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Built-in Components


Out of the box, Ember provides 2 components for building a form:

These components are similar in HTML markup to the native <input> or <textarea> elements. In contrast to the native elements, <Input> and <Textarea> automatically update the state of their bound values.

<Input>

We mentioned that the built-in components are similar in HTML markup to their native counterparts. What does this mean?

Consider the following example in a template file.

<label for="user-question">Ask a question about Ember:</label>
<Input
  @id="user-question"
  @type="text"
  @value="How do text fields work?"
/>

When Ember renders this template, you will see the following HTML code:

<label for="user-question">Ask a question about Ember:</label>
<input id="user-question" type="text" value="How do text fields work?" />

Ways to associate labels and inputs

Every input should be associated with a label. In HTML, there are a few ways to do this. With the built-in <Input> component,

  1. You can nest the input inside the label.

    <label>
     Ask a question about Ember:
    
     <Input
       @type="text"
       @value={{this.userQuestion}}
     />
    </label>
    
  2. You can create an ID (globally unique within the webpage), then associate the label to the input with for attribute and @id argument.

    <label for={{this.myUniqueId}}>
     Ask a question about Ember:
    </label>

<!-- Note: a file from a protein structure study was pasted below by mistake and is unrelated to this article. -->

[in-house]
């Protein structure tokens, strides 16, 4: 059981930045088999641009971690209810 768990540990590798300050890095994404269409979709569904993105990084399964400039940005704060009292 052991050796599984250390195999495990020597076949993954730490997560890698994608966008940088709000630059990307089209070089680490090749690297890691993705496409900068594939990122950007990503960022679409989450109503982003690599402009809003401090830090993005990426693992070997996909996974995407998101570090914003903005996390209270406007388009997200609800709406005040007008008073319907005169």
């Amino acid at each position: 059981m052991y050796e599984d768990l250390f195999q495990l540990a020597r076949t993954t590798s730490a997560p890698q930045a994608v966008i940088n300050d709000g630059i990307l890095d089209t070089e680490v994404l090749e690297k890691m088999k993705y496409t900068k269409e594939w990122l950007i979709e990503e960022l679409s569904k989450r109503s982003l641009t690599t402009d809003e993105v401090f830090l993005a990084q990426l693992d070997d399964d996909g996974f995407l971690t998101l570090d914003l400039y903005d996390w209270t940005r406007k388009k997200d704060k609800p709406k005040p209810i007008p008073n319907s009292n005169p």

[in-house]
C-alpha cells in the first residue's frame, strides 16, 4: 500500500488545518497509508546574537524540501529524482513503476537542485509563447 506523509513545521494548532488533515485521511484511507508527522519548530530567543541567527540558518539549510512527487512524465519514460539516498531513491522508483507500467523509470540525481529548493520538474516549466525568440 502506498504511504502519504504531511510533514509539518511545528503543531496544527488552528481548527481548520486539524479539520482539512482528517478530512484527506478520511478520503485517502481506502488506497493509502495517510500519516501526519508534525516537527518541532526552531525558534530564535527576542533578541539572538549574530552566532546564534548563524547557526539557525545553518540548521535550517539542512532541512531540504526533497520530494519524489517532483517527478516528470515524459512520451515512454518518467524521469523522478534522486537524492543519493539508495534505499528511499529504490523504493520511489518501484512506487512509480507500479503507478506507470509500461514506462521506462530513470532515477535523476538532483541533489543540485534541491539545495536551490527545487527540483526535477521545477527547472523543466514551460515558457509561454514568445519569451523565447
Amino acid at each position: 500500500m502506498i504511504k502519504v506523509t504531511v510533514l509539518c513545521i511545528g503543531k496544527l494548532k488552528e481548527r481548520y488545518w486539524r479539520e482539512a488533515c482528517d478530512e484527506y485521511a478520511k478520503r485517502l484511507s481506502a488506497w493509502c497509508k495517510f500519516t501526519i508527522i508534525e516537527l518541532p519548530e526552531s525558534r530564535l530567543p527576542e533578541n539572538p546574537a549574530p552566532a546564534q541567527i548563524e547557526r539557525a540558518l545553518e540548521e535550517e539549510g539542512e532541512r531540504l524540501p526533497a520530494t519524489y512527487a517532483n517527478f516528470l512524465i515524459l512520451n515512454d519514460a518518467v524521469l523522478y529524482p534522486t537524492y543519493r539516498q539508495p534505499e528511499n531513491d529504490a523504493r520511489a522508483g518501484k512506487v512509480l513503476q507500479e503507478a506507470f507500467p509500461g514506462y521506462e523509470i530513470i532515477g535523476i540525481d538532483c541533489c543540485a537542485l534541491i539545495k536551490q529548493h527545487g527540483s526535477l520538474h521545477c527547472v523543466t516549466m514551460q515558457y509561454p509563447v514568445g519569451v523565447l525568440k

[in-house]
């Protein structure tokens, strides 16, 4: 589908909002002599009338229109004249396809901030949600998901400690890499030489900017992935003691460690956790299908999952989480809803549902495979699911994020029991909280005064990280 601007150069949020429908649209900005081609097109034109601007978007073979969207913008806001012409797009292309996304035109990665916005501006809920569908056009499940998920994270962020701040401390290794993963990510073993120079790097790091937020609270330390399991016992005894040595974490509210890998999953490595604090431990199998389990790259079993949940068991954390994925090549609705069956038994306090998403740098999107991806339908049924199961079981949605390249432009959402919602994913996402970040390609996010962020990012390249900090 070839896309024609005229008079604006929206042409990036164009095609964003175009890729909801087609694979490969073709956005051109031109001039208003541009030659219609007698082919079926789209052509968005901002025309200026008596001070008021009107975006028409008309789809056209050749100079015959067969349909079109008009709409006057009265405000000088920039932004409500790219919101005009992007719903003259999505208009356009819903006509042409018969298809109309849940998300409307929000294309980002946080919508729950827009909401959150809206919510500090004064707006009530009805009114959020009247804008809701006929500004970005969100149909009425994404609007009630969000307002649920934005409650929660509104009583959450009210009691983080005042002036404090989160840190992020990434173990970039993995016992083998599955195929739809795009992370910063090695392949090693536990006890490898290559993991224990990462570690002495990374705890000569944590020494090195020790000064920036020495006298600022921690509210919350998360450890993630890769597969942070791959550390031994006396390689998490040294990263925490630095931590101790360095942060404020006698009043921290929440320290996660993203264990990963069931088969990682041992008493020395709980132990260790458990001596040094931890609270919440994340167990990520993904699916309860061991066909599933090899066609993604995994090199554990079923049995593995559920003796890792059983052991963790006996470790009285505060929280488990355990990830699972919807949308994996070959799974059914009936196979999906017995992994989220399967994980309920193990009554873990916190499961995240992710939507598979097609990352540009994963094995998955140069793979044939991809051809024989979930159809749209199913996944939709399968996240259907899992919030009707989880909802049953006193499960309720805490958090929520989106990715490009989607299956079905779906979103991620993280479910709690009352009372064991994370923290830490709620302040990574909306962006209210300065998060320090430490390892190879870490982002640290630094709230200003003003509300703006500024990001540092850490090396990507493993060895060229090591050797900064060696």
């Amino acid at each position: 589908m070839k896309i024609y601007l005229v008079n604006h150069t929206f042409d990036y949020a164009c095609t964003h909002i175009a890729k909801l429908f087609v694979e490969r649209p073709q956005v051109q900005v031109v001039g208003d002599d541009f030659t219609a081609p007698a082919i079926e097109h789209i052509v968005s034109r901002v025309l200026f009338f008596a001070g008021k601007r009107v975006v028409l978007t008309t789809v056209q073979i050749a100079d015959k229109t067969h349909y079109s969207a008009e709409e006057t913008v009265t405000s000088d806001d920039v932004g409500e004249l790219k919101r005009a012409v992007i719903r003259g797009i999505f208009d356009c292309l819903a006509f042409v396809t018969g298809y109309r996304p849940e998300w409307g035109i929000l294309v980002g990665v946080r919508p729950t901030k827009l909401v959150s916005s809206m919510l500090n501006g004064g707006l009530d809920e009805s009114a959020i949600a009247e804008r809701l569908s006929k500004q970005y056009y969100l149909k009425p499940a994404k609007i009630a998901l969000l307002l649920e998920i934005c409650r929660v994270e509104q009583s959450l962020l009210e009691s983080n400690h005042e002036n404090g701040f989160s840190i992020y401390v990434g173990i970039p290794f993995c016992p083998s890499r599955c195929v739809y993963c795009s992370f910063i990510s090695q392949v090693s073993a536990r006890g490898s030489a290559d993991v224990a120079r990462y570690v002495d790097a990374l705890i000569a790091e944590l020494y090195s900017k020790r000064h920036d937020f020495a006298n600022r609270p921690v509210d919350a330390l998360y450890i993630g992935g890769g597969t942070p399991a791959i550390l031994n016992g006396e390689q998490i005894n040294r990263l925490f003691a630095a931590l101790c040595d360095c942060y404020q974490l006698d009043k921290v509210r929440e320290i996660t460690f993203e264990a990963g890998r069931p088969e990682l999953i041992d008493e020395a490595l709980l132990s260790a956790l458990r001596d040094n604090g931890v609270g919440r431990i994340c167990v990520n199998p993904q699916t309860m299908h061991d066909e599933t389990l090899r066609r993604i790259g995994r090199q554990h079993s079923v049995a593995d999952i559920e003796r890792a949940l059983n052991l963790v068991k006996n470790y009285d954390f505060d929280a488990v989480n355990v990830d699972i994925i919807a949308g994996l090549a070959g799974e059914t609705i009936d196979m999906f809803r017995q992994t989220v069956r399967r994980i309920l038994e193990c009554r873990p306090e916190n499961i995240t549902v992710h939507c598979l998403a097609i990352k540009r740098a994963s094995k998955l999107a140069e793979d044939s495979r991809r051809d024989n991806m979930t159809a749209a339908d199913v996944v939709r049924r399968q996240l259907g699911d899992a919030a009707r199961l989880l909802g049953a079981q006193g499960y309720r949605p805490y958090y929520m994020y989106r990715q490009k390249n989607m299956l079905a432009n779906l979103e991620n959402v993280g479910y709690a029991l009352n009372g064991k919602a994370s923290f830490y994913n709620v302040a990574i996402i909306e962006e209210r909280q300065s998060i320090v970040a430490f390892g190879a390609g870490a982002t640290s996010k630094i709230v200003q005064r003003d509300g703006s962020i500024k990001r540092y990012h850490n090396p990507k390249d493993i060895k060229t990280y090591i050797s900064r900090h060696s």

<Input
     @id={{this.myUniqueId}}
     @type="text"
     @value={{this.userQuestion}}
    />
    
  3. You can use the aria-label attribute to label the input with a string that is visually hidden but still available to assistive technology.

    <Input
     aria-label="Ask a question about Ember"
     @type="text"
     @value={{this.userQuestion}}
    />
    

While it is more appropriate to use the <label> element, the aria-label attribute can be used in instances where visible text content is not possible.

Setting attributes on <Input>

With a few exceptions, you can pass input attributes as attributes (i.e. do not prepend @) to the <Input> component.

For example, the aria-labelledby attribute may be useful if you have a search input. The search button can serve as the label for the input element:

<Input aria-labelledby="button-search" />
<button id="button-search" type="button">Search</button>

If an attribute is set to a quoted string ("button-search" in the prior example), its value will be set directly on the element.

You can also bind the attribute value to a property that you own. In the next example, the disabled attribute is bound to the value of isReadOnly in the current context.

<label for="input-name">Name:</label>
<Input
  @id="input-name"
  @value={{this.name}}
  disabled={{this.isReadOnly}}
  maxlength="50"
/>

Recall that there were a few exceptions. The following input attributes must be passed as arguments (i.e. do prepend @) to the <Input> component:

  • @checked
  • @id
  • @type
  • @value

Actions

Starting with Ember Octane, we recommend using the {{on}} modifier to call an action on specific events such as the input event.

<label for="input-name">Name:</label>